As decent fellow creatures, we should recognize pigs as sentient beings. That is, they know what’s going on, even while forced to live in squalor and march to slaughter.
They also have good memories and remember tasks that they have been taught. Known as very loyal when given a chance, they often stay with their owner or family for life.
Pigs are also very curious animals and like to explore their surroundings. This means that they sometimes get into trouble if they are not supervised properly. Sounds like my cats and, maybe, your dogs.
Overall pigs are very friendly and loving animals that make great pets.
Pigs can be trained
Highly intelligent animals, pigs learn new tasks quickly. They’ve treated audiences by performing for them.
Some tasks and tricks pigs have demonstrated include :
- Jumping through hoops
- Balancing on a ball
- Riding a skateboard
- Roping and wrestling
In addition to learning tricks, pigs can be trained to perform complex tasks. Pigs have been taught to:
- Herd sheep
- Pull carts
- Detect truffles
- Find land mines
These show us that pigs are not only smart but also able to follow complex instructions. They’ve even played video games using joysticks, showing off fine motor skills.
Pigs find work in a variety of settings, including farms, zoos, and research laboratories. Trainable because they remember complex tasks, they respond well to reward-based training.
Pigs are emotionally complex
But we’re taught that they are simple, emotional creatures. Recent research, though, shows that pigs are actually quite complex. They have the empathy gene, understanding and responding to the emotions of others.
They form strong bonds with both other pigs and humans. But it’s far from simple as their skills range of emotions include happiness, sadness, fear and anger. Their complex emotional life means that pigs are more than just bacon on a plate – they are sentient beings with their own unique experiences and feelings. As we learn more about pigs, it is clear that they deserve our respect and compassion.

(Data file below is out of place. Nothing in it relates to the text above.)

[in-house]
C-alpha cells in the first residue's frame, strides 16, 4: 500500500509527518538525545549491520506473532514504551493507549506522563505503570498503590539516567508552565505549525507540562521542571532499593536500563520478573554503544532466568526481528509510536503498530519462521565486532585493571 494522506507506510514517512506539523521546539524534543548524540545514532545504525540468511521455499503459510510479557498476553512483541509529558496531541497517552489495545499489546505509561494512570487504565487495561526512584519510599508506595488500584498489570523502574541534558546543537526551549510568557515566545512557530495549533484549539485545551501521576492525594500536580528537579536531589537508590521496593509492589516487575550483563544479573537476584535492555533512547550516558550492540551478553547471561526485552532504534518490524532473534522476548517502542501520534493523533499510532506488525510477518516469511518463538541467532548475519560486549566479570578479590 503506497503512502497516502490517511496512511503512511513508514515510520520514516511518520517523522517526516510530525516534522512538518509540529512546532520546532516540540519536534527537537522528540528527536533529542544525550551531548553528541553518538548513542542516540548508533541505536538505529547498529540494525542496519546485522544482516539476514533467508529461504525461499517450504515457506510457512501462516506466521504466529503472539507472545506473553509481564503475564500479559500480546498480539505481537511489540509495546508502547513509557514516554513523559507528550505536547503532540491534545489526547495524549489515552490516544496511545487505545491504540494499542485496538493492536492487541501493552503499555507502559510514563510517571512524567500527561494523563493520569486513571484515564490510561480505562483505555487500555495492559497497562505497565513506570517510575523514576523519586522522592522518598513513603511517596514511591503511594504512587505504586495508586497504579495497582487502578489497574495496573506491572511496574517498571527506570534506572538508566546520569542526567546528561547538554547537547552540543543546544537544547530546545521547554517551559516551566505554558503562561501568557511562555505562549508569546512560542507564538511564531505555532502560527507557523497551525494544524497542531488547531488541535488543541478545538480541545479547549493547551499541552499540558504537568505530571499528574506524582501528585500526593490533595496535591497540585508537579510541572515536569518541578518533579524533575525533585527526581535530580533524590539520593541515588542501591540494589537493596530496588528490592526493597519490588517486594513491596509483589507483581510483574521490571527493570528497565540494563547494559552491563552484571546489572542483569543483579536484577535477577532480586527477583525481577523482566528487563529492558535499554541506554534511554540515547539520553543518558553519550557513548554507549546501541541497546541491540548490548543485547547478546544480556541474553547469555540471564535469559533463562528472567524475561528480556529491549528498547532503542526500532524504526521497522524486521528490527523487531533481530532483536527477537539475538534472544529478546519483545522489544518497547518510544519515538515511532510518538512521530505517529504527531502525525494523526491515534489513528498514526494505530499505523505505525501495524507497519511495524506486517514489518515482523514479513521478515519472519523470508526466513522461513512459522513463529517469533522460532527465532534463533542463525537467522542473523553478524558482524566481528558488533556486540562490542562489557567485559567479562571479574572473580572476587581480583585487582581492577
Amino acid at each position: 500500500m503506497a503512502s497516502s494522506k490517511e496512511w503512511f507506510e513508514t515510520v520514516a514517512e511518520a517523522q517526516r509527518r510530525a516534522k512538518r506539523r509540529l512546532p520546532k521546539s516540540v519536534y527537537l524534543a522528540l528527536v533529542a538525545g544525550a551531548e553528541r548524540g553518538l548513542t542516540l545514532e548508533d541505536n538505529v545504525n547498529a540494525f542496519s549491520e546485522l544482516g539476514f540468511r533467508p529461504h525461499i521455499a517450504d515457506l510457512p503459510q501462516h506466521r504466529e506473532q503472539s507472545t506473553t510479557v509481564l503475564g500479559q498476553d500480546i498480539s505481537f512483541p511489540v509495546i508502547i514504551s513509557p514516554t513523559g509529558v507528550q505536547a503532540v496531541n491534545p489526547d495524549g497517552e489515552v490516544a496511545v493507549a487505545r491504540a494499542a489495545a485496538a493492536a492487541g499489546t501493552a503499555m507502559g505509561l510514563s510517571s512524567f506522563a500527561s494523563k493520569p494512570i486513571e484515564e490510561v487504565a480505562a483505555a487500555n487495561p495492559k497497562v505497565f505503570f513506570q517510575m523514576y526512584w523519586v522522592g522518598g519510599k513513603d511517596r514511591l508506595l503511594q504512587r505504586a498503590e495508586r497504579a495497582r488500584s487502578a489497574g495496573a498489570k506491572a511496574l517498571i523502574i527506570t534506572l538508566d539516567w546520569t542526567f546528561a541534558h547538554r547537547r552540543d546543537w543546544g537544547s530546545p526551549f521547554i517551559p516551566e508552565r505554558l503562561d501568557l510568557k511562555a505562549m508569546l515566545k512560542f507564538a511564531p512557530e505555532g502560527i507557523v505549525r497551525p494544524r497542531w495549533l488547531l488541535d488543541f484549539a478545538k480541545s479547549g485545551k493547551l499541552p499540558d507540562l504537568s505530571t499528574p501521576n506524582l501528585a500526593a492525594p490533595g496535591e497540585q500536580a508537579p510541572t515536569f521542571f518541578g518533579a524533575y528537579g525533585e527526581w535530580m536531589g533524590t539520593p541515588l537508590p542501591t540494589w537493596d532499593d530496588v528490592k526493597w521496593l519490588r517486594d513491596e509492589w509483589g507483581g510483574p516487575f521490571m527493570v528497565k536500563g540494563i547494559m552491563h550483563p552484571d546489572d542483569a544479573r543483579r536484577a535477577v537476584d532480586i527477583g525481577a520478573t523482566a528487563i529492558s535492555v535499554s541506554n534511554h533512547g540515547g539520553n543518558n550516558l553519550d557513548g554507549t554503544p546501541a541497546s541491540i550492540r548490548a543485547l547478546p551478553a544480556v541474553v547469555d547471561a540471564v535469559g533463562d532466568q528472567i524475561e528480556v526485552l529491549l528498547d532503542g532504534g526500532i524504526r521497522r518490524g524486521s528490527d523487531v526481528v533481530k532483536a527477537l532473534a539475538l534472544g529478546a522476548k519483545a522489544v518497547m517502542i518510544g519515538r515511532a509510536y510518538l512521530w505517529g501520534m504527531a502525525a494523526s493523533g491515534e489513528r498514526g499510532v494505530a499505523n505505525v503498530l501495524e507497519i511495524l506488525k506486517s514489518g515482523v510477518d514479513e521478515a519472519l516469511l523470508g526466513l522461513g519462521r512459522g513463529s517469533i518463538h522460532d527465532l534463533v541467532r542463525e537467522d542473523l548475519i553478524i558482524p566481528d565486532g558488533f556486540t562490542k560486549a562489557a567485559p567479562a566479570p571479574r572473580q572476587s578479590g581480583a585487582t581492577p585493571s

Pigs can be friendly and loving
When raised in a loving home, pigs can be friendly and affectionate and enjoy spending time with their human companions. Pigs are highly social. They thrive on interaction and attention. They are also smart problem solvers and can perform tricks and obey commands.
Just like our beloved birds, cats and dogs, when treated with love and respect, pigs make wonderful pets that bring joy to their owners.
Pigs are intelligent, affectionate animals that bond deeply with their owners. They are also relatively clean and easy to care for, making them ideal pets for families with young children.
In addition, pigs are highly social creatures, so they offer valuable companionship for people who live alone. Whether you’re looking for a furry friend to snuggle up with or a playmate for your kids, a pig might just be the perfect pet for you.